England's overwhelming aspiration remains much what it has been for the past decade in one-day cricket. That is simply to have a decent team - one day.
The five internationals beginning on Saturday in Lahore will supply more evidence of their prospects in the next World Cup, which is now only 16 months away. The portents are hardly auspicious.
A team who have been beaten in the Test series are being supplemented by three players fresh from home, Vikram Solanki, Kabir Ali and Ian Blackwell, as well as two who have hardly played this past six weeks, James Anderson and Matthew Prior. In theory they should provide a fillip, in practice the bulk of any match-winning performances will have to come from the footsore men who have already been performing.
The likelihood is that the team will be led by Marcus Trescothick, since Michael Vaughan is going home for the birth of his second child. He will also have a specialist examination of the right knee which is still clearly causing discomfort.
He may not return from South Yorkshire this trip. Vaughan's position as captain appears unassailable but he has never become a top one-day batsman, with only 15 fifties from 71 innings and an average of 28. It is not complete fantasy that England may begin to think that they can do without him in the shorter game.
England have had their moments between recent World Cups - in which they have invariably been disappointing - but almost all of them have been at home. In 30 limited-overs competitions abroad since they beat New Zealand early in 1992 they have won only five.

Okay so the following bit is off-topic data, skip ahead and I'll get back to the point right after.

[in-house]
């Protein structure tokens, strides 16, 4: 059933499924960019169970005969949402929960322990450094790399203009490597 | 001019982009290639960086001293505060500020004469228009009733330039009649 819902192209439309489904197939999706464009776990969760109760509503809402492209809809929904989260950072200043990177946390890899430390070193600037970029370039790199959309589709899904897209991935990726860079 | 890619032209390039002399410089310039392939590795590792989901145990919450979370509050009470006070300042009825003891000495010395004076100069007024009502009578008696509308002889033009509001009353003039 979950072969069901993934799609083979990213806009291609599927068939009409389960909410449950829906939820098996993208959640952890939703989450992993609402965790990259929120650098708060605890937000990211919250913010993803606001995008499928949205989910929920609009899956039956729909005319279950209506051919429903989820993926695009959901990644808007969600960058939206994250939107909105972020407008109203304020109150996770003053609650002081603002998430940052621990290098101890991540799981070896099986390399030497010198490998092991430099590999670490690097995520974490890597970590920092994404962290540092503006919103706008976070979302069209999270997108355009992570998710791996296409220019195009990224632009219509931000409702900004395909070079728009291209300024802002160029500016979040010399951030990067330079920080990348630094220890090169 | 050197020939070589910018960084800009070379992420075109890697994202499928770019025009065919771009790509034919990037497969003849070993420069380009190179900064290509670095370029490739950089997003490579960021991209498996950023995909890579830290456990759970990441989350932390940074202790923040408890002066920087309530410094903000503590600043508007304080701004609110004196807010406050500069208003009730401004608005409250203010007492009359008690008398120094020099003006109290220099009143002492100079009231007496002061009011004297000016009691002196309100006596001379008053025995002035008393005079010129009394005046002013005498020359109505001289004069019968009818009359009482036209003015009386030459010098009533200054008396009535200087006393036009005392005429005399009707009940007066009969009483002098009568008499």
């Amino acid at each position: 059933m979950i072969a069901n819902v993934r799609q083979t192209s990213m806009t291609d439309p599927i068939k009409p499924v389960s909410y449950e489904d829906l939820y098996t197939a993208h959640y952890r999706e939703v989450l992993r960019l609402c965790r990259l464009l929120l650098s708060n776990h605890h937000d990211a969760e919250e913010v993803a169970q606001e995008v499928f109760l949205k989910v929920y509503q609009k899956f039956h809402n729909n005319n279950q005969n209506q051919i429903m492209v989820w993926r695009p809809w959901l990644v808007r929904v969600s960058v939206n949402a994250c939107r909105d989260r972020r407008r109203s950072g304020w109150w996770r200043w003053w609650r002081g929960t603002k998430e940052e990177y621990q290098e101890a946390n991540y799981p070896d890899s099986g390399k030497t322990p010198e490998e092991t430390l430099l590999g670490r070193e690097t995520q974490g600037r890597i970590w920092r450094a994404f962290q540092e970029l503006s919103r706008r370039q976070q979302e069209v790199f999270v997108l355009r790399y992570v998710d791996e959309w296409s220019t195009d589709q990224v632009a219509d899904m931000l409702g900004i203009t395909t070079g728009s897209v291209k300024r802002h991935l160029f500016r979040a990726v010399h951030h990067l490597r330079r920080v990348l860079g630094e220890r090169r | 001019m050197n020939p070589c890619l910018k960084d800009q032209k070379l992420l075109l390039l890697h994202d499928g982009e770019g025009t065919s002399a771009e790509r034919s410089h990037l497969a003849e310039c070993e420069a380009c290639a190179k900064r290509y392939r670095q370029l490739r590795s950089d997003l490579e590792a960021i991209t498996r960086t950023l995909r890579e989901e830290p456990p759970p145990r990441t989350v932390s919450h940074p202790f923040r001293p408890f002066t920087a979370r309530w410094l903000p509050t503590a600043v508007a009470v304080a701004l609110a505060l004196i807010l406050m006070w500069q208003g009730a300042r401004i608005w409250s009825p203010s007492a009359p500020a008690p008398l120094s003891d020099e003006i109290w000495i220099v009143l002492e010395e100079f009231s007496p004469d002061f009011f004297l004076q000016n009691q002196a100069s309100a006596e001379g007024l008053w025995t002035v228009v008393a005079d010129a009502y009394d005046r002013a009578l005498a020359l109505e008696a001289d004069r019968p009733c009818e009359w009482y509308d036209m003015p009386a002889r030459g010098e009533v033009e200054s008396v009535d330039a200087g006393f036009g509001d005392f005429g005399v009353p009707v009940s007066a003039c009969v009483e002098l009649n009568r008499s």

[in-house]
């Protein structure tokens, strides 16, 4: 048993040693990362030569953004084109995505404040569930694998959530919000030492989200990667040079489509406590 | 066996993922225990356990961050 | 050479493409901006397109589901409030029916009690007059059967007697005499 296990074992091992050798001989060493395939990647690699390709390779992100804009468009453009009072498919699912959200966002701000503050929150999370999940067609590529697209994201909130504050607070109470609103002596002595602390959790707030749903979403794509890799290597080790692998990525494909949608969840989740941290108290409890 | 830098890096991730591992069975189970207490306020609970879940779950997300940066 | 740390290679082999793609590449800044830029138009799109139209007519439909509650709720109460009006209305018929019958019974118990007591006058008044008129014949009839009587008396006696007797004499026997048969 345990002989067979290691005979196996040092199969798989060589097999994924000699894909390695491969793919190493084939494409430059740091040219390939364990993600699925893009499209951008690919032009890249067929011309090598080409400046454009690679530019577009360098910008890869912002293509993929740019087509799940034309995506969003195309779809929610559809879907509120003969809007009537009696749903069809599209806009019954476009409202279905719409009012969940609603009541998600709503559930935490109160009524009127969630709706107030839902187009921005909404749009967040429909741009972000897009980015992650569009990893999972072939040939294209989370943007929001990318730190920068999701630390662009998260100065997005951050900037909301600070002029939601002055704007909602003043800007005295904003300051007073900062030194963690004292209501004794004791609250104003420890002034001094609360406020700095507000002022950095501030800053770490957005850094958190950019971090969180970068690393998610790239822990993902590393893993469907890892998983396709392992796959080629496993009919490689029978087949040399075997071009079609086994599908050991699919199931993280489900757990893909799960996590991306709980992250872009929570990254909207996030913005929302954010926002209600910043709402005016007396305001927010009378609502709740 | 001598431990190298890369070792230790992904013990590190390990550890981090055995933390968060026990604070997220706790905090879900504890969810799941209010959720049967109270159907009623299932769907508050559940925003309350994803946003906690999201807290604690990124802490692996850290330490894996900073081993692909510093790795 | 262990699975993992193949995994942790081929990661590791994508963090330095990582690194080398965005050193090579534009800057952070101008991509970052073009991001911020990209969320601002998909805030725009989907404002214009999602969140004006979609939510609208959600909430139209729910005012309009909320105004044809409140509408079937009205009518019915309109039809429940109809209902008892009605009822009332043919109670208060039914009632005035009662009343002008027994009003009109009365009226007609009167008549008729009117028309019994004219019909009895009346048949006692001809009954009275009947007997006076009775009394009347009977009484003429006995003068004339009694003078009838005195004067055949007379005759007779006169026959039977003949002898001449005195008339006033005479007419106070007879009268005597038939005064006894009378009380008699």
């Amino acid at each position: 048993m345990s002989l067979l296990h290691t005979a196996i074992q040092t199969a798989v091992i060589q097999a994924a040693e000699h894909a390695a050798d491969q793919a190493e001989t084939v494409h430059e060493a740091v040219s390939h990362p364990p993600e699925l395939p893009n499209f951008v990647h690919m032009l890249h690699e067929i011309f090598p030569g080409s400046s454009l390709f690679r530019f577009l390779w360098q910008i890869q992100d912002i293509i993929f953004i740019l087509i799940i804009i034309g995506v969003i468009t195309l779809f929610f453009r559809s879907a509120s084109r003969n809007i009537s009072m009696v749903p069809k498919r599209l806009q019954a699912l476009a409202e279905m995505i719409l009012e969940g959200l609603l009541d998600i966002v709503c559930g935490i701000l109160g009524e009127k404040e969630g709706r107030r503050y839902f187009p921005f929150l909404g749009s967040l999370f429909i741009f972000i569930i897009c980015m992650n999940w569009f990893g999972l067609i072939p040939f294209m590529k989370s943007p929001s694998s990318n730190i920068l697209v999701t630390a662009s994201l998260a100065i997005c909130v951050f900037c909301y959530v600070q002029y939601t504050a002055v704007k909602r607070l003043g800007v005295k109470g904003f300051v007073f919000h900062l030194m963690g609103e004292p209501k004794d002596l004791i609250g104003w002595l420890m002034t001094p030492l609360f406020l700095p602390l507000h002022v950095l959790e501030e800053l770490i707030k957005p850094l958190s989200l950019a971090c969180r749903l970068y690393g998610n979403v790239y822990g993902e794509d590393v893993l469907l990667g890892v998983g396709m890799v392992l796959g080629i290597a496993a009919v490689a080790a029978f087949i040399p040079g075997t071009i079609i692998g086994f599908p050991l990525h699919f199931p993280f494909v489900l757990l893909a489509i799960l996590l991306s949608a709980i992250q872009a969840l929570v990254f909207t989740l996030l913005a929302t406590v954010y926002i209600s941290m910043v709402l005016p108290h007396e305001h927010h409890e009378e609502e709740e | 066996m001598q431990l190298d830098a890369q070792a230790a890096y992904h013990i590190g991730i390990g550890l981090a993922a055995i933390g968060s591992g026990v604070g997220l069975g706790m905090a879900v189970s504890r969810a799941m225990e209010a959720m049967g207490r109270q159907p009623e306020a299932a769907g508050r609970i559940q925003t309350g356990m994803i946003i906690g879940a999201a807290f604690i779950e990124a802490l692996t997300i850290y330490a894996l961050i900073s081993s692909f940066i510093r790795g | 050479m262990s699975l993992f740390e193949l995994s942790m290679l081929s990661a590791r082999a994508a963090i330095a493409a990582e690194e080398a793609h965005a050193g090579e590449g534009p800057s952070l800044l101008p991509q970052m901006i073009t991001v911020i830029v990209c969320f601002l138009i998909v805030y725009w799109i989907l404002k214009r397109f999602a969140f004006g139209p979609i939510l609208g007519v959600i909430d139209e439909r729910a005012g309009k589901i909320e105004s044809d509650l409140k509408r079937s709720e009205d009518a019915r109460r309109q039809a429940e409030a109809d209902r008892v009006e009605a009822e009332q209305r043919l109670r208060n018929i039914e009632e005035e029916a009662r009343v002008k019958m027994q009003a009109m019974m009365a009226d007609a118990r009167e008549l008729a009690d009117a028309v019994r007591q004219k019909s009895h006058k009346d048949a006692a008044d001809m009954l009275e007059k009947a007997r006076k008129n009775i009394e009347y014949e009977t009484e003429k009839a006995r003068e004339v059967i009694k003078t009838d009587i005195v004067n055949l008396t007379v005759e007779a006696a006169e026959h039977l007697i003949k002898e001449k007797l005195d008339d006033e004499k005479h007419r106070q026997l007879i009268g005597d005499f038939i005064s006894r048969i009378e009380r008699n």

As three of those were against Zimbabwe, one was against Bangladesh, and the other was in Sharjah in 1998 (when it has been suggested that some of the opposition may not have been playing at full tilt because the fix was in), the record is appalling. Part of the trouble is that one-day series tagged on to the end of Test series are still viewed as matches that must be played rather than matches that anybody wants to play.
Still, England are hardly out of it. They have three extremely precious limited-overs commodities in Trescothick, Andrew Flintoff and Kevin Pietersen. One who retains the potential to join them is the strapping Somerset all-rounder Blackwell, who was called up last week when Ashley Giles departed for hip surgery.
Blackwell is an enormously likeable biffer who bowls mean left-arm spin when he wants. But he has run into trouble in the past for his perceived (and probably real) lack of fitness and attention to his weight. Two previous flirtations with England have ended in disappointment.
Since then Blackwell has been made Somerset captain, and he promised on Friday to do what is necessary to take this last, unexpected, chance. Perhaps it is to be hoped that his new leaf is not wholly pristine. The game needs characters. And England still need one-day cricketers.Reuse content